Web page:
Expo in which we had dozens of up and coming fashion, boutiques, RNs, sorry, not B6 with brands. So very much like the music festival. So we had like emerging instead of emerging musicians, we had emerging brands and designers, instead of performances and shows we had at runway show with the clothes from these brands, we had panels with different people in the fashion industry.

So, that’s, that’s kind of what came out of that. And again, it all came from me failing at the sneaker boutique, but the taking what I did learn, which is around building community and buying into South by Southwest. So

Daran Herrman: I think there’s a lot of value there for a lot of people who are struggling with COVID at business owners.

Because what you did there is you saw the trend in retail is tough, right? There’s the labor costs are high. I’ve owned retail before. It’s not fun.

Joah Spearman: Now

Daran Herrman: is all the time. Whether, you know, if it’s Christmas all the time, I have to have, I’d be in retail,

Joah Spearman: of course,

Daran Herrman: because that’s, that’s a good time. It’s not fun when it’s 6:00 PM and there’s nobody in the store.

but the, the foresight to pivot and, and, and to do it not when the, you know, To see that it’s going down, but not wait until it’s bad. So you still have a little bit of abundance to where you can act, act from, and a little bit of time, a little bit of runway. Yep. so let’s talk about South by Southwest 2021.

I mean, what’s your thoughts going to happen? You know, with virtual, any thoughts around like how this world is going to be and you know, March?

Joah Spearman: Yeah. You know what I would say, one, one is a, is a disappointment and my disappointment is. Both in a way in South, by Southwest, as an organization and in the city of Austin, that it didn’t have a better plan for South by Southwest, essentially not happening.

You would think for an event that’s happened for over 30 years, that there would be some type of plan around, okay. If this can’t happen for various reasons, then we have a backup plan. It’s also a little bit disappointed to see that there wasn’t too much planning around that. but from an opportunity standpoint, this is what I see happening.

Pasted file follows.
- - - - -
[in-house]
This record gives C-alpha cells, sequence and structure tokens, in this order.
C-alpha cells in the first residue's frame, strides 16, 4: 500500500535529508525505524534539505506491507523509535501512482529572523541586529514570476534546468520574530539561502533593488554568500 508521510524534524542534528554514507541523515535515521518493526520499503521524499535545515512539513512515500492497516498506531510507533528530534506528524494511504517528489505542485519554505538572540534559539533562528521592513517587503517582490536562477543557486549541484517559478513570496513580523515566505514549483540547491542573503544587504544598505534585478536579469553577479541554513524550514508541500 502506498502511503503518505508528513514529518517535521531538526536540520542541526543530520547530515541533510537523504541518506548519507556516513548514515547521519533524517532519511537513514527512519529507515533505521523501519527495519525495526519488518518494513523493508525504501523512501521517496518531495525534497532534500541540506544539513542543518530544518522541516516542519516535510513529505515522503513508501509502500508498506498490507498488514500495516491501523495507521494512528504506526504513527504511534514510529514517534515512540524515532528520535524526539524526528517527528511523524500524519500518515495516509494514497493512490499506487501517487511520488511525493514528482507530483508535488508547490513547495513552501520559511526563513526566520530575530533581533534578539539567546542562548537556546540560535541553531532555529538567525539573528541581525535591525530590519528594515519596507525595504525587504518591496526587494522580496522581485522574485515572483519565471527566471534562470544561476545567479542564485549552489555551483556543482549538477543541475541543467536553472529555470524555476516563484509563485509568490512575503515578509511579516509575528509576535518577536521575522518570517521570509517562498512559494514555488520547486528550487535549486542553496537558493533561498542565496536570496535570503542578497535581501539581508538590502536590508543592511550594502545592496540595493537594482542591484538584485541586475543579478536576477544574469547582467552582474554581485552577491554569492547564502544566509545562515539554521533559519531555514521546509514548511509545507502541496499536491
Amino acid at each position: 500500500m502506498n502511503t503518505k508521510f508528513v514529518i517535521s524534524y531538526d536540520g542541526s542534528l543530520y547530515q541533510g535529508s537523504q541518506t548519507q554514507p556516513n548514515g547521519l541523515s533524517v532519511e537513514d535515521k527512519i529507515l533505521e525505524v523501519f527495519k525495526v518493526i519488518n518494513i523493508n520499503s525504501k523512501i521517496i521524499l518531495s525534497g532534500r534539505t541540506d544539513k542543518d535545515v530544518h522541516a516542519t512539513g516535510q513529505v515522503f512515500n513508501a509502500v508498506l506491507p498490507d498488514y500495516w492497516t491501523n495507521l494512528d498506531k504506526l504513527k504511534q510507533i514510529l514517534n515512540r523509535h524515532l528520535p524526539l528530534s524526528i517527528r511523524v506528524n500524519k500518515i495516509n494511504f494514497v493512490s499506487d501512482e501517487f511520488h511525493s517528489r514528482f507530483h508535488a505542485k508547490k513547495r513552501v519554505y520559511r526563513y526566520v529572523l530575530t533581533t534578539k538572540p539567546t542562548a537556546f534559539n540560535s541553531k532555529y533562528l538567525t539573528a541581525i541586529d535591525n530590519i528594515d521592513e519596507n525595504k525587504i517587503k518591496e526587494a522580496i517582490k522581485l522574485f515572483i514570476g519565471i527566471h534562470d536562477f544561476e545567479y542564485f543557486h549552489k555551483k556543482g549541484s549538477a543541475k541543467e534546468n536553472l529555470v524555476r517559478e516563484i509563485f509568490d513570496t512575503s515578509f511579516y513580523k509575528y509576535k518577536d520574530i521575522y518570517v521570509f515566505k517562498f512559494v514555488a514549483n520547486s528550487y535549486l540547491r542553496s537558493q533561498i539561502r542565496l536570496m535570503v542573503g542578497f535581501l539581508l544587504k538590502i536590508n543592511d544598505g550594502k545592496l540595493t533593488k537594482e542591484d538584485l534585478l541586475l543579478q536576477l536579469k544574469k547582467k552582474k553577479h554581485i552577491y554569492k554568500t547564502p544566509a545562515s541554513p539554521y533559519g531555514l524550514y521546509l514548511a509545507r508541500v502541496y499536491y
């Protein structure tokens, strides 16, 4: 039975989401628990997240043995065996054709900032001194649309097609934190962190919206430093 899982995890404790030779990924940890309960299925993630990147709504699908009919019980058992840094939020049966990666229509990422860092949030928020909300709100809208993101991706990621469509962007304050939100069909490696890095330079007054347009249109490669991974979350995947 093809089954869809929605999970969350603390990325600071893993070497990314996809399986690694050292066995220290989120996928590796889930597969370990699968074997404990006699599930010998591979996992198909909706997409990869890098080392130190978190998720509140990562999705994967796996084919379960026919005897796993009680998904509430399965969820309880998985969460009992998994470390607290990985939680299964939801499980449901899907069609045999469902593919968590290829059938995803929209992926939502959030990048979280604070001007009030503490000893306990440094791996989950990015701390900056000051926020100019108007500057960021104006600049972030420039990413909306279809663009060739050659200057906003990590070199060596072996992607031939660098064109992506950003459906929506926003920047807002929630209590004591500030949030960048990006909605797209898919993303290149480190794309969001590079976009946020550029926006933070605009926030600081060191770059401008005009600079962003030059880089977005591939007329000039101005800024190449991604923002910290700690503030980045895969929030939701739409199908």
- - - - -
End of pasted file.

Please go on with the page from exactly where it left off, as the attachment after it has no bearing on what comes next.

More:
I see South by Southwest proceeding in 2021. I, I do think however, they’re going to have to, I would argue, professionalize it even more. What I mean is they’re going to have to give up some of that serendipitous fill of South by Southwest of people, just walking around aimlessly, not knowing where they’re going to go.

And they’re going to have to make it much more of a kind of working strain conference type scenario, where people are still getting the information and maybe some, even some of the networking. but they won’t be able to have those serendipitous moments of walking down sixth street or fourth street running into someone that they haven’t seen professionally in five years, that type of thing.

so I think in 2021, it will happen. it will be professionally meaningful. will it be as fun? I think that’s going to be pretty much impossible. because even if we assume there was a vaccine for COVID before then the, the adoption won’t be high enough, I think by March of 2021. And now, now one thing that I think could be interesting is if South by Southwest was willing to consider, and if the city of Austin were willing to partner with them in potentially pushing the festival out, into later in the year, so maybe, maybe they decide to South by Southwest 20, 21 is happening in October of 27.

you know, in that case. And I could see them having a full on regular South by Southwest. And, but the, the issue with that is South by Southwest has traditionally relied on that time during spring break in March, you know, when UT students and Austin high school and post-school students are out. So, I think it’s going to be interesting to see, but, but I do think that there will be something in 2020.

Daran Herrman: It’s tough because I just

Joah Spearman: love, I’ve always loved South

Daran Herrman: by Southwest too. Like you said, just walking around,

Joah Spearman: not nowhere to go. I did

Daran Herrman: a photography for them for five

Joah Spearman: years

Daran Herrman: and, you know, it’s, it’s fantastic and

Joah Spearman: terrible at the same time.